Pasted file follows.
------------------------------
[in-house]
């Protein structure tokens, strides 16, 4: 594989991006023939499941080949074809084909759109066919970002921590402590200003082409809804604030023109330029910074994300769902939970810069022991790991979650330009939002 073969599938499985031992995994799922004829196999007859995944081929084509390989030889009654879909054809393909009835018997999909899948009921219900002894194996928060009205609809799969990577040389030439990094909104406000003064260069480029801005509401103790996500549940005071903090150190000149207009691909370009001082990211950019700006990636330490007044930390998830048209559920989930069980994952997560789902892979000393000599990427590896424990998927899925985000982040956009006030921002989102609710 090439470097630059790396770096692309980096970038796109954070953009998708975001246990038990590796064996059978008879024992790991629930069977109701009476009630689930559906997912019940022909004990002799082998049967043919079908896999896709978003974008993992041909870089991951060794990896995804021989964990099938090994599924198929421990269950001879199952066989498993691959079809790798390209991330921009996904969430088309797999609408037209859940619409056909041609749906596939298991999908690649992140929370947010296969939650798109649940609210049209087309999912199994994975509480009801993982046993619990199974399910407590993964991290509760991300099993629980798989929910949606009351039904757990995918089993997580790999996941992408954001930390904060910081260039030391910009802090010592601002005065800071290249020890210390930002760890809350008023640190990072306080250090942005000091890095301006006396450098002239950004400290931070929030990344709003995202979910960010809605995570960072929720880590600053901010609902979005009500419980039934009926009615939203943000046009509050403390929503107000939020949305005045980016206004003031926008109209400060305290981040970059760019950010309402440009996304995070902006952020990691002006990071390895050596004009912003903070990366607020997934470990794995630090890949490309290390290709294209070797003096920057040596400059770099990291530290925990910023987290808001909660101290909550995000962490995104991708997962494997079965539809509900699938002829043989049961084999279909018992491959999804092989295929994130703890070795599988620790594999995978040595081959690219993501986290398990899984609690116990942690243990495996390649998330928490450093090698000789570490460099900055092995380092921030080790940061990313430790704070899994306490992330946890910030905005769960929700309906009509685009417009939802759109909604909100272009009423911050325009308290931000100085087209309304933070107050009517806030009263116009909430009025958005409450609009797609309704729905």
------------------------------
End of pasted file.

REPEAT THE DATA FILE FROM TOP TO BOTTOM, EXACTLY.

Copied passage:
[in-house]
């Protein structure tokens, strides 16, 4: 594989991006023939499941080949074809084909759109066919970002921590402590200003082409809804604030023109330029910074994300769902939970810069022991790991979650330009939002 073969599938499985031992995994799922004829196999007859995944081929084509390989030889009654879909054809393909009835018997999909899948009921219900002894194996928060009205609809799969990577040389030439990094909104406000003064260069480029801005509401103790996500549940005071903090150190000149207009691909370009001082990211950019700006990636330490007044930390998830048209559920989930069980994952997560789902892979000393000599990427590896424990998927899925985000982040956009006030921002989102609710 090439470097630059790396770096692309980096970038796109954070953009998708975001246990038990590796064996059978008879024992790991629930069977109701009476009630689930559906997912019940022909004990002799082998049967043919079908896999896709978003974008993992041909870089991951060794990896995804021989964990099938090994599924198929421990269950001879199952066989498993691959079809790798390209991330921009996904969430088309797999609408037209859940619409056909041609749906596939298991999908690649992140929370947010296969939650798109649940609210049209087309999912199994994975509480009801993982046993619990199974399910407590993964991290509760991300099993629980798989929910949606009351039904757990995918089993997580790999996941992408954001930390904060910081260039030391910009802090010592601002005065800071290249020890210390930002760890809350008023640190990072306080250090942005000091890095301006006396450098002239950004400290931070929030990344709003995202979910960010809605995570960072929720880590600053901010609902979005009500419980039934009926009615939203943000046009509050403390929503107000939020949305005045980016206004003031926008109209400060305290981040970059760019950010309402440009996304995070902006952020990691002006990071390895050596004009912003903070990366607020997934470990794995630090890949490309290390290709294209070797003096920057040596400059770099990291530290925990910023987290808001909660101290909550995000962490995104991708997962494997079965539809509900699938002829043989049961084999279909018992491959999804092989295929994130703890070795599988620790594999995978040595081959690219993501986290398990899984609690116990942690243990495996390649998330928490450093090698000789570490460099900055092995380092921030080790940061990313430790704070899994306490992330946890910030905005769960929700309906009509685009417009939802759109909604909100272009009423911050325009308290931000100085087209309304933070107050009517806030009263116009909430009025958005409450609009797609309704729905």